Questions to prepare for discussion:
1) Considering your personal records, what would you think of as "good enough" preservation for text? What about for photographs? (You can also refer to readings we have already discussed.)
2) What are the major obstacles that you have yourself seen to keeping digital objects that you have created over time?

Readings

Caroline Arms and Carl Fleischhauer, Sustainability of Digital Formats: Planning for Library of Congress Collections (updated 2017): http://www.loc.gov/preservation/digital/formats/index.shtml
Read at least Introduction, Sustainability Factors, then browse Format Descriptions for the formats that most interest you in your collection.

Jeff Rothenberg, "Ensuring the Longevity of Digital Information," (1999) available at: http://www.clir.org/wp-content/uploads/sites/6/ensuring.pdf This is the serious advocacy piece about archival emulation and Rothenberg has continued to support it until emulation has become more and more important. He spoke more about it in terms of "chained emulation" in Preservation Of The Times, The Information Management Journal, March/April 2002, available on Canvas.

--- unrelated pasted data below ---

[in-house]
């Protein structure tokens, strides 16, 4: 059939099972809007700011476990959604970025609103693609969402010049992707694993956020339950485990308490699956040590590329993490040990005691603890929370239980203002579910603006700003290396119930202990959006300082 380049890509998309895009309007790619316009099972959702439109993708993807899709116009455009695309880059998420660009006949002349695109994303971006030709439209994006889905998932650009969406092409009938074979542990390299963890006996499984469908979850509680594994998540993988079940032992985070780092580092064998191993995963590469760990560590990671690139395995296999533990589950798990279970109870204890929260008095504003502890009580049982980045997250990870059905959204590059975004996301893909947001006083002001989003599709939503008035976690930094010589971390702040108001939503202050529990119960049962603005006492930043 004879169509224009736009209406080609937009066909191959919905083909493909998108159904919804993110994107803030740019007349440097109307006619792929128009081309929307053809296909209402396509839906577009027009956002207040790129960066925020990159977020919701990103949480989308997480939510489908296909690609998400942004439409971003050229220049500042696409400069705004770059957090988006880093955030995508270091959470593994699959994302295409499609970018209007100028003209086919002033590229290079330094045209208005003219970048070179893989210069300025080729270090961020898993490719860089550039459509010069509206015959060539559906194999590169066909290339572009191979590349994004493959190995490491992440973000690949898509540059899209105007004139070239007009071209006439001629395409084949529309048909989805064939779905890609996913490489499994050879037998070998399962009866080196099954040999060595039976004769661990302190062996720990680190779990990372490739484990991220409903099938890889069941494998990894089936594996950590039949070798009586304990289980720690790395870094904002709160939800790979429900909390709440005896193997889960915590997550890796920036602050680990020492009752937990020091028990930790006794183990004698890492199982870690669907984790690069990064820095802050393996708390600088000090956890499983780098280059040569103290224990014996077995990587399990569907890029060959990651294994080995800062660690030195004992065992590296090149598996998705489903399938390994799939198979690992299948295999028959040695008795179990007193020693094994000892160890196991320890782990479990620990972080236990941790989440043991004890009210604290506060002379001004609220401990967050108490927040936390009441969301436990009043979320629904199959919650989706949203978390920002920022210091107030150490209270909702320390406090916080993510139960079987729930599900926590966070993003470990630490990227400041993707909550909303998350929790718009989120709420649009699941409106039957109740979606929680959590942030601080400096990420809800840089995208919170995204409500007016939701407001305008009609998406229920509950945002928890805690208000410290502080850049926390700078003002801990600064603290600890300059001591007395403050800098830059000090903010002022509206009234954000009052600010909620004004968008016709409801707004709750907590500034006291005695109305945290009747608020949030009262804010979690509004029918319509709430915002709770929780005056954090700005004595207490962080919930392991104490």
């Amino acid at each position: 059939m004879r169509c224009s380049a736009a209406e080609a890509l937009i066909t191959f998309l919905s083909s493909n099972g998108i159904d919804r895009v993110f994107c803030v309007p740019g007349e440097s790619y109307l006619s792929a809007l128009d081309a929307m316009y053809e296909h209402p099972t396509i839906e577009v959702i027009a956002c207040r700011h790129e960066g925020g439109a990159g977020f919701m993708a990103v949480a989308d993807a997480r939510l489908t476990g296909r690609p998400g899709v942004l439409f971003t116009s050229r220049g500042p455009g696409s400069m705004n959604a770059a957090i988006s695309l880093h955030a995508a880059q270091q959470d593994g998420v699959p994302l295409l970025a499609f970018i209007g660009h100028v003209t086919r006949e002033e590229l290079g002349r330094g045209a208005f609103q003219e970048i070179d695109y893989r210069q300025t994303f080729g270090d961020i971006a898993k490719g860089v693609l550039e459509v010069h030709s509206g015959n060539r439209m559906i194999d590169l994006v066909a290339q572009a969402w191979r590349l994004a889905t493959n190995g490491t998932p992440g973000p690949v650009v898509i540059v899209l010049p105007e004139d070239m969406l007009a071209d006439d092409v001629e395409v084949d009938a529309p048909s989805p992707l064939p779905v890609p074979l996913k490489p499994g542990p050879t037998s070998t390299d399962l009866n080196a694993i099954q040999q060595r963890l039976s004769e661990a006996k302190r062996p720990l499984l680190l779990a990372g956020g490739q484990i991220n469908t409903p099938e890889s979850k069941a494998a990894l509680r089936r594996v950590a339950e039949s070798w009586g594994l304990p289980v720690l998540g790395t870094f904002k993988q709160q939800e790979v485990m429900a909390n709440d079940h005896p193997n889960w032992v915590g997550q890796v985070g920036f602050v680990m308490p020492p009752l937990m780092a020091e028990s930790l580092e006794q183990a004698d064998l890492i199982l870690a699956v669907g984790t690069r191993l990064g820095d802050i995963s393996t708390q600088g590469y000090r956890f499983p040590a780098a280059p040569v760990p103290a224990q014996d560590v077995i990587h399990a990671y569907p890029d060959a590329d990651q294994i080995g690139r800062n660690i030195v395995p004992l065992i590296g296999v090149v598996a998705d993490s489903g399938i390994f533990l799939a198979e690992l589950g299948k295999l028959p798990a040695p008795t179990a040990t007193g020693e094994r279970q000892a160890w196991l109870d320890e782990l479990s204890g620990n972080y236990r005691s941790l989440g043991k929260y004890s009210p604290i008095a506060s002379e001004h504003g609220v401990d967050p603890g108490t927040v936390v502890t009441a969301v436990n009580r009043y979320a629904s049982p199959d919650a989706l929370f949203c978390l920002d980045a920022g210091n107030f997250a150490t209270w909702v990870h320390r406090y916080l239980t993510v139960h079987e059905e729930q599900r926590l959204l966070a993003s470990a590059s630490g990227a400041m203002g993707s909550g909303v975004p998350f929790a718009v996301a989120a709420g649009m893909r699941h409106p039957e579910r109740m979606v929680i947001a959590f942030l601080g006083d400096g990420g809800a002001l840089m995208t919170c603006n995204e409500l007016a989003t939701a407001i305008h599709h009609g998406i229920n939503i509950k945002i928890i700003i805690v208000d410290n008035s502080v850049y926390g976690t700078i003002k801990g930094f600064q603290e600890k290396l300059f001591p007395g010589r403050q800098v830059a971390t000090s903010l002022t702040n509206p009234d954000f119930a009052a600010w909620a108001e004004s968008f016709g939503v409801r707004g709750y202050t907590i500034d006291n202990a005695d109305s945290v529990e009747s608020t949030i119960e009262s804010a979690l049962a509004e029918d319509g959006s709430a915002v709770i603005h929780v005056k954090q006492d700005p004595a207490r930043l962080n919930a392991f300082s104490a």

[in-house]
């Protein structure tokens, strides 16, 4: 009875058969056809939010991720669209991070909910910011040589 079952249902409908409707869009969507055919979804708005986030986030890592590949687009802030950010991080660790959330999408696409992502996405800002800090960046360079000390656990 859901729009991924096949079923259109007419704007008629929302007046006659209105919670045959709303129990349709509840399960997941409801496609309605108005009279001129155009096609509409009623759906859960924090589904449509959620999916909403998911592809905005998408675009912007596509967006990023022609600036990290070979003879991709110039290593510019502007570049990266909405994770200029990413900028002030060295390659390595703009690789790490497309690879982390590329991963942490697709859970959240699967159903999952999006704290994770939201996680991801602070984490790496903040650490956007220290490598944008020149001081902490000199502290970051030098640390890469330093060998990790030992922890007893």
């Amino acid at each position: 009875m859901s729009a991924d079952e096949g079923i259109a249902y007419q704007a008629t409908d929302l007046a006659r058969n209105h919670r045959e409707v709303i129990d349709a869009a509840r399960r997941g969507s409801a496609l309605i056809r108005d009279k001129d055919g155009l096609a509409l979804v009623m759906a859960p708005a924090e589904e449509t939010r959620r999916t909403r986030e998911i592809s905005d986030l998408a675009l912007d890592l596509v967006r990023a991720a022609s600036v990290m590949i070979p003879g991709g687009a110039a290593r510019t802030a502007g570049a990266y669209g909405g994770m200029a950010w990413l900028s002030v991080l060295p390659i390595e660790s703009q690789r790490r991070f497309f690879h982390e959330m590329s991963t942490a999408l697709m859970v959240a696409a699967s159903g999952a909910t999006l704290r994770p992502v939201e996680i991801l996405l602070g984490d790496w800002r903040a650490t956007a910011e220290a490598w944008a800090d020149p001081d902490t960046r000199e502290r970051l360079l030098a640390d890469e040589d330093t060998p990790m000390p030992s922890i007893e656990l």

Rothenberg has tried to preserve his writings on http://www.panix.com/~jeffr/Prof/digilong.html but he lacked control of the sites where one is directed to go--it's a lesson for all of us.

Phil Mellor, Paul Wheatley, and Derek Sergeant, "Migration on Request, a Practical Technique for Preservation" in Lecture Notes in Computer Science (Springer, 2002), 516-526. This piece shows the simple argument for why it is crazy to use the chain-of-interpreters form of migration. Available at http://eprints.whiterose.ac.uk/3757/1/Wheatleyp1_MigrationOnRequest.pdf.